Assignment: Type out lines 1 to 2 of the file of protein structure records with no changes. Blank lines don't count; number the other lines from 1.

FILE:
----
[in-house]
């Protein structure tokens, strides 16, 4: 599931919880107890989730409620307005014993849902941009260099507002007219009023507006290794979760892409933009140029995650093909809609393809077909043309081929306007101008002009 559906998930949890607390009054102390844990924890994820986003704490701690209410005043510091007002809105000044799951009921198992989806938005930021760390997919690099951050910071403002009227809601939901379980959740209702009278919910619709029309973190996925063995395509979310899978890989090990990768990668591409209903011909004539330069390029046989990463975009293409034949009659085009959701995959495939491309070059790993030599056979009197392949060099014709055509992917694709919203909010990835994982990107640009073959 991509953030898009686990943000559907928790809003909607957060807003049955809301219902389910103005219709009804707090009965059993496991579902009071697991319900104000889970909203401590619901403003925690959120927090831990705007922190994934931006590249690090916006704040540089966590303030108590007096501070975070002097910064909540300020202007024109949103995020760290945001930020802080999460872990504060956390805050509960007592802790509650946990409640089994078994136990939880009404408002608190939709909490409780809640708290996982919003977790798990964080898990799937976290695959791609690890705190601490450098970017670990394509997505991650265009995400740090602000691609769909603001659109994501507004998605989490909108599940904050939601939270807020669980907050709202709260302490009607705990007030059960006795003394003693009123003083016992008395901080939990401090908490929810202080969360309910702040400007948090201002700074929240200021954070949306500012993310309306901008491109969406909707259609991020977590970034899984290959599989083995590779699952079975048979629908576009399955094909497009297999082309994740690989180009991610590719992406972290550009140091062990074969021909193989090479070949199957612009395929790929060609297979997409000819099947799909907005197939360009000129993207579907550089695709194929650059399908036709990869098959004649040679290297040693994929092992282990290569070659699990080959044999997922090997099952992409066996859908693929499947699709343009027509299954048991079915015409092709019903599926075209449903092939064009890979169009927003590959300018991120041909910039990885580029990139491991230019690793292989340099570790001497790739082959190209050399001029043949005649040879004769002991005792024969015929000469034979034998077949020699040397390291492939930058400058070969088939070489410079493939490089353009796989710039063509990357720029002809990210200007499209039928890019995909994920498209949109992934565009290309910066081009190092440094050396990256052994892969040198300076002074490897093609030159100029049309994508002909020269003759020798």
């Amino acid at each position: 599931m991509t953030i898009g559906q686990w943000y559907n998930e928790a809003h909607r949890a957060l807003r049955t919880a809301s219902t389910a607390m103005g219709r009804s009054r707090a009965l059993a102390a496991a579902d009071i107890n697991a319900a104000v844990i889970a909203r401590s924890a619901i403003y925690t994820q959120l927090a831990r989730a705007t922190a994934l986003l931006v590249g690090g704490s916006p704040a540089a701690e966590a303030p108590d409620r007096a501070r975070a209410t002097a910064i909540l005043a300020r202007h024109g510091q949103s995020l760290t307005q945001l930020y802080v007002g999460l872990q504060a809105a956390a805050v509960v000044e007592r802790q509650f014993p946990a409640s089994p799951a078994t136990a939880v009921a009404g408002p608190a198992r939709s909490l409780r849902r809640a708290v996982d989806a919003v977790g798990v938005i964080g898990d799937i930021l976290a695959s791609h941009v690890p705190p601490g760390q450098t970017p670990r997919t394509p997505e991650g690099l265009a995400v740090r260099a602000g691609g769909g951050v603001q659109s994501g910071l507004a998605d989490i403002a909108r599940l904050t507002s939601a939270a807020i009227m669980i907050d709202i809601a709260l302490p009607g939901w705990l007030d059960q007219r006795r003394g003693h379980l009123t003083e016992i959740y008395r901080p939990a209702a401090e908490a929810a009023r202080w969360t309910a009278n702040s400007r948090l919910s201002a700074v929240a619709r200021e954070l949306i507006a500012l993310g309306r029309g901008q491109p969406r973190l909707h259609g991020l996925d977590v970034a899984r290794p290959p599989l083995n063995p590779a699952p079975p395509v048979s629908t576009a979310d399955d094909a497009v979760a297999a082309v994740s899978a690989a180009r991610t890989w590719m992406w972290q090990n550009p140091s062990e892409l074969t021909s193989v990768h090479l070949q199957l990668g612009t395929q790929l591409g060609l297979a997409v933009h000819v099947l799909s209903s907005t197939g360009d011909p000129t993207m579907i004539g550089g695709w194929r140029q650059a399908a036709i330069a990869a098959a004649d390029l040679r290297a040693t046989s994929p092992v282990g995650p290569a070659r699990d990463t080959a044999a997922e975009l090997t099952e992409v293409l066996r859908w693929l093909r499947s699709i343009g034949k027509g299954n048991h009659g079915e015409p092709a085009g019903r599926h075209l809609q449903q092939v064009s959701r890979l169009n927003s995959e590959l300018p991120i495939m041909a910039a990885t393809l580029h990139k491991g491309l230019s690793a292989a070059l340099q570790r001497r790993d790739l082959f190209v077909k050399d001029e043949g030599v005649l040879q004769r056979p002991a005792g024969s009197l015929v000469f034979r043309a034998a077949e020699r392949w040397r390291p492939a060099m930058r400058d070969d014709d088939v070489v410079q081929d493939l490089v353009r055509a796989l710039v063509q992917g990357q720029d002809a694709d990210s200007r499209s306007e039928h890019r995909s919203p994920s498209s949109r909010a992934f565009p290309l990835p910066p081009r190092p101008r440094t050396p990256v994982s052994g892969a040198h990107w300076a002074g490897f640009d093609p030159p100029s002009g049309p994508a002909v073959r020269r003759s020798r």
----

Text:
[in-house]
């Protein structure tokens, strides 16, 4: 599931919880107890989730409620307005014993849902941009260099507002007219009023507006290794979760892409933009140029995650093909809609393809077909043309081929306007101008002009 559906998930949890607390009054102390844990924890994820986003704490701690209410005043510091007002809105000044799951009921198992989806938005930021760390997919690099951050910071403002009227809601939901379980959740209702009278919910619709029309973190996925063995395509979310899978890989090990990768990668591409209903011909004539330069390029046989990463975009293409034949009659085009959701995959495939491309070059790993030599056979009197392949060099014709055509992917694709919203909010990835994982990107640009073959 991509953030898009686990943000559907928790809003909607957060807003049955809301219902389910103005219709009804707090009965059993496991579902009071697991319900104000889970909203401590619901403003925690959120927090831990705007922190994934931006590249690090916006704040540089966590303030108590007096501070975070002097910064909540300020202007024109949103995020760290945001930020802080999460872990504060956390805050509960007592802790509650946990409640089994078994136990939880009404408002608190939709909490409780809640708290996982919003977790798990964080898990799937976290695959791609690890705190601490450098970017670990394509997505991650265009995400740090602000691609769909603001659109994501507004998605989490909108599940904050939601939270807020669980907050709202709260302490009607705990007030059960006795003394003693009123003083016992008395901080939990401090908490929810202080969360309910702040400007948090201002700074929240200021954070949306500012993310309306901008491109969406909707259609991020977590970034899984290959599989083995590779699952079975048979629908576009399955094909497009297999082309994740690989180009991610590719992406972290550009140091062990074969021909193989090479070949199957612009395929790929060609297979997409000819099947799909907005197939360009000129993207579907550089695709194929650059399908036709990869098959004649040679290297040693994929092992282990290569070659699990080959044999997922090997099952992409066996859908693929499947699709343009027509299954048991079915015409092709019903599926075209449903092939064009890979169009927003590959300018991120041909910039990885580029990139491991230019690793292989340099570790001497790739082959190209050399001029043949005649040879004769002991005792024969015929000469034979034998077949020699040397390291492939930058400058070969088939070489410079493939490089353009796989710039063509990357720029002809990210200007499209039928890019995909994920498209949109992934565009290309910066081009190092440094050396990256052994892969040198300076002074490897093609030159100029049309994508002909020269003759020798």